Four reactionary and largely simultaneous paths are followed. The rigorous deadpan investigation of suburbanization, industrialization, and environmental damage that later took the name of the New Topographics is effectively represented by works by Robert Adams, Lewis Baltz, and the Bechers. The thoughtful and often incisive introduction of color is found in prints by Joel Sternfeld and William Eggleston. A more conceptual view of the land is taken up by Jan Groover and Dan Graham. And the large scale markings of Land Art/Earthworks are captured in photographs by Robert Smithson and Donald Judd. Each represents a splintering away from traditional landscape grandeur, and an urgent desire to engage the land with new eyes.
The next phase we encounter is the reaction to the reaction(s), and here the Met’s thesis gets much muddier. Since the early 1990s, landscape photography has reinvented itself once again, but both the causes and effects are less clearly articulated in this show. While this curatorial effort is meaningfully better edited than many of the other thematic group shows that have graced these same walls, as with most of the Met’s attempts to come to grips with the trajectories of contemporary photography, this exhibit suffers from a cautious inclusiveness that steps back from authoritatively explaining what’s happening.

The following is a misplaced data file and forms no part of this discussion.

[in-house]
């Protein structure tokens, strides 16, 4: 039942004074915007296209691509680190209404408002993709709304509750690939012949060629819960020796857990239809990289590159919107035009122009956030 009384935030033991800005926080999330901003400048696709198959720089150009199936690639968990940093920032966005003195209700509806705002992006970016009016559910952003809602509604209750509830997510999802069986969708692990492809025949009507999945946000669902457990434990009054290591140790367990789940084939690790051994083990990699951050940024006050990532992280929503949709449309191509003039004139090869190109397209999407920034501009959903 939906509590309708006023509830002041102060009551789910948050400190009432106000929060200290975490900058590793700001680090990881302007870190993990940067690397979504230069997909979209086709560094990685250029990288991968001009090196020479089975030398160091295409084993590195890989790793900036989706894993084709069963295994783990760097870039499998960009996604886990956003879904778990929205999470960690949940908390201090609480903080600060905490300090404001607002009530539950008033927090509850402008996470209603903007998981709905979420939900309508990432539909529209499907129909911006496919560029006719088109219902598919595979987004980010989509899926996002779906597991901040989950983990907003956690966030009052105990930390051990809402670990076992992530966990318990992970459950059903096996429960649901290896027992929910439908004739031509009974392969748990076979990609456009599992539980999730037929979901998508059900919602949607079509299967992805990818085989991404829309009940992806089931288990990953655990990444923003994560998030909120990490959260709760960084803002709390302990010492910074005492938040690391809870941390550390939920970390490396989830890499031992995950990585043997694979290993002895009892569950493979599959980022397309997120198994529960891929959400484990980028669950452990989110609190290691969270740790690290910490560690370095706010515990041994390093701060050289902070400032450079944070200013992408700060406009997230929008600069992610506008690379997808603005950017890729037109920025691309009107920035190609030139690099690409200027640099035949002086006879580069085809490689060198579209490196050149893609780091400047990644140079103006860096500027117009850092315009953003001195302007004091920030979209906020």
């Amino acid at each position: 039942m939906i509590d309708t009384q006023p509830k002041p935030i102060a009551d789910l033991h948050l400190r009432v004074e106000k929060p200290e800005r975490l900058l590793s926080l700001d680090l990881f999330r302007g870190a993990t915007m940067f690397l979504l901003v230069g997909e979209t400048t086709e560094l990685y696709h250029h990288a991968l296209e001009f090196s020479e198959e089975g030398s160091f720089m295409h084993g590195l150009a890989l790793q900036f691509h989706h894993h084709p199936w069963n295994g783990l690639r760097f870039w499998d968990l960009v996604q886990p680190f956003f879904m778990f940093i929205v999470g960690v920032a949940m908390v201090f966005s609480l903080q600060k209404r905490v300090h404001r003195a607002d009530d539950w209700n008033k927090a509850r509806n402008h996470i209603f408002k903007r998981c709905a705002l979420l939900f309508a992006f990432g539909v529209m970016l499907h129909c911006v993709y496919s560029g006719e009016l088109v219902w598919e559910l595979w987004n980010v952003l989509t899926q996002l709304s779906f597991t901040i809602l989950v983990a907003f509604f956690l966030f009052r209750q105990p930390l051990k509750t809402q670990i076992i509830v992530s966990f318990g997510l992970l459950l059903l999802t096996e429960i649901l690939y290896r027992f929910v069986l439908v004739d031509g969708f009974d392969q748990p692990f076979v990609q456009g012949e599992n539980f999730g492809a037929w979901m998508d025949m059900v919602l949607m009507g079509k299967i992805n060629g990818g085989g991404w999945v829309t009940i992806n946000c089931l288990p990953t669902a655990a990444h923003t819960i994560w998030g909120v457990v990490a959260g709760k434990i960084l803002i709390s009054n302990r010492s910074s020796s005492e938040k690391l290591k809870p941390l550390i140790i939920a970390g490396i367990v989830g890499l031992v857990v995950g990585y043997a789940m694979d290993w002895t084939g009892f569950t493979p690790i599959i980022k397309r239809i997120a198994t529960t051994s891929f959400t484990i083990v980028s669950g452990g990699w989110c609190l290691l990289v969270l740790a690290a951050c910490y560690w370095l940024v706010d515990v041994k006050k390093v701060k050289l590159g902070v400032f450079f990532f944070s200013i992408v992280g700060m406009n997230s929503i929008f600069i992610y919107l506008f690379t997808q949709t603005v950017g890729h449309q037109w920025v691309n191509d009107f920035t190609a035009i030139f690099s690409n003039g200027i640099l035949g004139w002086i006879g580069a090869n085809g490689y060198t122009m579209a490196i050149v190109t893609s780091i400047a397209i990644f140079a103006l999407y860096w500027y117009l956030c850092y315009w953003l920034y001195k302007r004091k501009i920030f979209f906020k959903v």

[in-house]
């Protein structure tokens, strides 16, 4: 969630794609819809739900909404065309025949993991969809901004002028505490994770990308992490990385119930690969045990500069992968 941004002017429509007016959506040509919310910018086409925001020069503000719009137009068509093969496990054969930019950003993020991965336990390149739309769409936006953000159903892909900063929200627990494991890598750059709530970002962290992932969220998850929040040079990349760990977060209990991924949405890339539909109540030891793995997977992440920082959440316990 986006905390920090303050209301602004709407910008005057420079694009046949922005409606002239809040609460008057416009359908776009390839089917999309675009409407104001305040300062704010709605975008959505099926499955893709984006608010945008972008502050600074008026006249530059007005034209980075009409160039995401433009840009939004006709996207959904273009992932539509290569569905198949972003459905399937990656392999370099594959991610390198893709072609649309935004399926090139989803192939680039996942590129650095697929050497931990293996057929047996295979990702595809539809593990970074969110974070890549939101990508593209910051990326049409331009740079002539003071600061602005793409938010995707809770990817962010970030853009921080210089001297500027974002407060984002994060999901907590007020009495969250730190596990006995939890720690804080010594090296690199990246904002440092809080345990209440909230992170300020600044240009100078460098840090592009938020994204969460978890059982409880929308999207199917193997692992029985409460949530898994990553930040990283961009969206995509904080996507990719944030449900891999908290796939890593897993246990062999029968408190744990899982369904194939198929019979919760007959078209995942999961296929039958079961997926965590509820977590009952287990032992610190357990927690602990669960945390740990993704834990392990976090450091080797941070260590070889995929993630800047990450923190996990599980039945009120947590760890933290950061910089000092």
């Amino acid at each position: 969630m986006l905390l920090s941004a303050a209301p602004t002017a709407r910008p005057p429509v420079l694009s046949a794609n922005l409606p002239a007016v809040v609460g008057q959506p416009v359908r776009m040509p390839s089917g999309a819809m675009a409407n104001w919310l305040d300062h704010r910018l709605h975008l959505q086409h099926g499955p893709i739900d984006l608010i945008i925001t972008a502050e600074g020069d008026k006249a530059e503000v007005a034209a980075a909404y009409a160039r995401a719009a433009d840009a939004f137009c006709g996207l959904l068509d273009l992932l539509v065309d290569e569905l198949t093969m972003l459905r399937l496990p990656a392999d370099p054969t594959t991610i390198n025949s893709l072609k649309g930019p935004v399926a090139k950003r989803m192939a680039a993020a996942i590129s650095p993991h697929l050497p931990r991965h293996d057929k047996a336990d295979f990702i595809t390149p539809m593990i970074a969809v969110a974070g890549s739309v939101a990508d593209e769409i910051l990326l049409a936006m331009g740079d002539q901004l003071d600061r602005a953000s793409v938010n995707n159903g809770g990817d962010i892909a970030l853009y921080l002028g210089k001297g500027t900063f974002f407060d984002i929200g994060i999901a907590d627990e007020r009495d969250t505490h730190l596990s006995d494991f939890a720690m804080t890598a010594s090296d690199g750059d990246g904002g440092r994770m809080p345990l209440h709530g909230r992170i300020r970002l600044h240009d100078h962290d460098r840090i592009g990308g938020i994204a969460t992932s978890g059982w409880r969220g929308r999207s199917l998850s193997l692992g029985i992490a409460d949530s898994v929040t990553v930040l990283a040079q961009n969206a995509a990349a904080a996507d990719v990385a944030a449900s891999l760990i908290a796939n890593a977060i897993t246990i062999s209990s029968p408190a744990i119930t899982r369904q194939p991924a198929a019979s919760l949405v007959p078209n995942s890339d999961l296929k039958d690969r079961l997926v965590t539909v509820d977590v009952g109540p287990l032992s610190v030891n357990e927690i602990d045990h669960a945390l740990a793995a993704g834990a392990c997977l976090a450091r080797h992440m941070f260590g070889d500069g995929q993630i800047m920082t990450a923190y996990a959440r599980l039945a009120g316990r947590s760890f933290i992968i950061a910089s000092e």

One theme that does come out of the more recent work is a conscious return to a more personal (and less rigidly objective) engagement with the land, in some cases bringing a political edge to the interaction. Carrie Mae Weems sees feminine shapes in the curves and openings of African buildings. An-My Lê captures the quiet village lyricism of bamboo poles crossing a shining Vietnamese stream. And Sally Mann resonates with shadowy tonal layers of the Virginia farmlands that have been her home for decades. In each, we feel a search for connection, or a natural return to something singular and primal.